The definition of what constitutes “horror” has been hotly debated for decades, as have the designations of “science fiction”. (Would you count “The Shape of Water” in this discussion?) One thing is clear, despite billions and billions of dollars in box office receipts, Marvel has mostly found room for adoption in the movie categories. visual effects, which “Multiverse of Madness” is likely to consider once again, while also perhaps playing for the soundtrack.

Previous Oscar nominations and wins for Marvel Studios have been:

  • “Iron Man” (2008) – sound editing
  • “Iron Man 2” (2010) – visual effects
  • “The Avengers” (2012) – visual effects
  • “Iron Man 3” (2013) – visual effects
  • “Captain America: The Winter Soldier” (2014)
  • “Guardians of the Galaxy” (2014) – make-up and hairstyle and visual effects
  • “Doctor Strange” (2016) – visual effects
  • “Guardians of the Galaxy Vol. 2” (2017) – visual effects
  • “Black Panther” (2018) – Best Picture, Production Design (won), Costume Design (won), Sound Mixing, Sound Editing, Original Score (won) and Original Song
  • “Avengers: Infinity War” (2018) – visual effects
  • “Avengers: Endgame” (2019) – visual effects
  • “Shang Chi and the Legend of the Ten Rings” (2021) – visual effects
  • “Spider-Man: No Way Home” (2021) – visual effects (co-production with Sony Pictures)

Where we should be so lucky is if composer (and criminally late for an Oscar statuette) Danny Elfman can replicate Ludwig Göransson’s remarkable achievement on “Black Panther.” Elfman’s work on “Doctor Strange 2” is among his most indelible career releases behind his masterpieces such as “Batman” (1989), “Edward Scissorhands” (1990), “The Nightmare Before Christmas” (1993) and “Big Fish” (2003). His aural arrangements, which only heighten the fear and tension of some of the film’s most pivotal and gruesome scenes, are sublime, and the hope is that the musical branch doesn’t suffer from short-term memory loss. term over the next seven months.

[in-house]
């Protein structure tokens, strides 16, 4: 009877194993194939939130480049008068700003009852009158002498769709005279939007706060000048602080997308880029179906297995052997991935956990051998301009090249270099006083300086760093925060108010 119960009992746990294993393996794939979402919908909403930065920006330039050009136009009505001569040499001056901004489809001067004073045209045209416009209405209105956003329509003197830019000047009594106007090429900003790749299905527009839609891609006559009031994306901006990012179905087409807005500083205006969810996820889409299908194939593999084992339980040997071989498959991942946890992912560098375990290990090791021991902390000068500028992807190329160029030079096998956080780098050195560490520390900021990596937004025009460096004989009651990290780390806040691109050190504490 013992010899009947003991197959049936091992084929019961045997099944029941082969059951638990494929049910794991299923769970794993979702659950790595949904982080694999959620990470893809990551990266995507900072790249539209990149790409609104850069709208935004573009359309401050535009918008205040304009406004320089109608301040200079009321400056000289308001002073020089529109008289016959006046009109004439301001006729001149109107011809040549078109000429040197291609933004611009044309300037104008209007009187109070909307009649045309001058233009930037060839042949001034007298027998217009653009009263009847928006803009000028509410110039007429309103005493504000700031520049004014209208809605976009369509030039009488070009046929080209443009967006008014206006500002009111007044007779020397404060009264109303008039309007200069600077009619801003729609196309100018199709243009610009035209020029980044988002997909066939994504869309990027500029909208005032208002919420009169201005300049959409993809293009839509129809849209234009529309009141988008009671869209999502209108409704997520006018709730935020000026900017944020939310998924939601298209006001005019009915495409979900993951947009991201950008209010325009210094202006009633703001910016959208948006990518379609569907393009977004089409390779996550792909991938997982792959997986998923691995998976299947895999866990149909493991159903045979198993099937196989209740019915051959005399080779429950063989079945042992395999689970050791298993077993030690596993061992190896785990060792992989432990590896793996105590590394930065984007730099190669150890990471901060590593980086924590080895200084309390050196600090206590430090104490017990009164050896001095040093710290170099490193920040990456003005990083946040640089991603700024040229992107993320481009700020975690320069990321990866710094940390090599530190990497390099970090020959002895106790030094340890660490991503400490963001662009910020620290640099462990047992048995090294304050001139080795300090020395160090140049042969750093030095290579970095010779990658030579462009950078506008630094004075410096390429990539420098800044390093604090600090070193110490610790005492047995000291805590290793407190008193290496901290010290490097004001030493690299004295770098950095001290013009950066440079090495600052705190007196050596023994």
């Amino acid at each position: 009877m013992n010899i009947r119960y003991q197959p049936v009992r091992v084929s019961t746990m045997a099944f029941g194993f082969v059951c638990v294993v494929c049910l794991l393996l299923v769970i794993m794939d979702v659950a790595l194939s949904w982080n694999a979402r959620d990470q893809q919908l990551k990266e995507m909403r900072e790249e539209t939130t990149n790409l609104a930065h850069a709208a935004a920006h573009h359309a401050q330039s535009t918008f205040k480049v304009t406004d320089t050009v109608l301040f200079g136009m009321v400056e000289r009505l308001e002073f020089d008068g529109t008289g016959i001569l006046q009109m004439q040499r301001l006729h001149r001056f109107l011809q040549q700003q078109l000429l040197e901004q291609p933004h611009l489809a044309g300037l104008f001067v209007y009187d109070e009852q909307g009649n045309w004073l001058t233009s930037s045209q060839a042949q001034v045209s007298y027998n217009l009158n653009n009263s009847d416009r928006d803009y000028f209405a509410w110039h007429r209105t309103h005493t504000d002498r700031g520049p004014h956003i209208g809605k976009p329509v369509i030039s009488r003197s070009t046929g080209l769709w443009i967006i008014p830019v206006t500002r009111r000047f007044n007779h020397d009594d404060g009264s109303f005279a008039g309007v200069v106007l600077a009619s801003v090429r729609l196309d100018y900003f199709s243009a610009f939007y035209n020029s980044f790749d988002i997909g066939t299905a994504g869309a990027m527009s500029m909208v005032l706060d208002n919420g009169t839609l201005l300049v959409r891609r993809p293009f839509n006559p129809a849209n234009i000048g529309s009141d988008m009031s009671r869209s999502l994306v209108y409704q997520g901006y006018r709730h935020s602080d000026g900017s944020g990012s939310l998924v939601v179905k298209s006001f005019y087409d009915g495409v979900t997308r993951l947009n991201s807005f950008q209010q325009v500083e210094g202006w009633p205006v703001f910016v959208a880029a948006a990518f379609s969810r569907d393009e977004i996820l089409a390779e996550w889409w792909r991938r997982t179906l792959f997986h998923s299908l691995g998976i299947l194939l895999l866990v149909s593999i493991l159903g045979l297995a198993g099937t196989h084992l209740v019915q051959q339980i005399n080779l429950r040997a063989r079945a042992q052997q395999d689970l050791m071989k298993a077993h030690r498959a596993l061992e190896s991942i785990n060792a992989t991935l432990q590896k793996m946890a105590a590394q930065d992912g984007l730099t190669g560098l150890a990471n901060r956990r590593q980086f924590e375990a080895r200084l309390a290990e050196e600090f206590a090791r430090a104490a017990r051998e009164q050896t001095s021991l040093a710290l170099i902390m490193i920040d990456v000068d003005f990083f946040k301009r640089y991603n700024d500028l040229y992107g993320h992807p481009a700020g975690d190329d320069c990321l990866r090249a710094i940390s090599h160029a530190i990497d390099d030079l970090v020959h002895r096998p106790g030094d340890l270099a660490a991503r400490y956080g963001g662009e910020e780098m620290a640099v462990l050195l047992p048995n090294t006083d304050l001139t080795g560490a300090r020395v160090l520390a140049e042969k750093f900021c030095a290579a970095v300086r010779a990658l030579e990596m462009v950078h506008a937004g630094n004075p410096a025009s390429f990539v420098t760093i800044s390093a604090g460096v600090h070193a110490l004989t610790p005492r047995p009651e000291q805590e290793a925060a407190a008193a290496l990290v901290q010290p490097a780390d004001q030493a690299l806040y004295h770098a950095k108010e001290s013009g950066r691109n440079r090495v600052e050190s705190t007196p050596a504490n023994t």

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Benedict Cumberbatch, Elizabeth Olsen, Benedict Wong, Rachel McAdams, and MCU newcomer Xochitl Gomez all show up with their A-game, creating individual moments that fans will love. The Saturn Awards are set to have a field day with the cast.

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The mix of tones may seem inconsistent to some. Still, screenwriter and Emmy winner Michael Waldron (“Rick and Morty”) strikes a comfortable balance that lays the groundwork for an exciting future for the MCU under the umbrella of a terrifying narrative. Horror excelled when mixed with other genres. Ridley Scott’s “Alien” (1979) and James Cameron’s “Aliens” (1986) bring terror to science fiction, allowing latitude to embrace a new kind of Oscar-worthy acting turn of Sigourney Weaver. They both received visual effects nominations, while the sequel walked away with the sound editing statuette and a deserved nod for Weaver in Best Actress.

Tim Burton’s ‘Sleepy Hollow’ (1999) brings the filmmaker’s signature style to a period piece, unafraid to embrace the lighter moments with amusing one-liners from its frontman Johnny Depp. The black comedy won the Oscar for production design (then called “art direction”), with two more accolades for cinematography and costumes.

“Doctor Strange in the Multiverse of Madness” will generate passion, likely feelings of disappointment and unfamiliarity, and maybe even a scream or two while watching. In the world of “for your consideration,” every movie should be considered for the Oscars, especially when craftsmen like these bring the goods.

The film hits theaters on May 6.

Briana R. Cross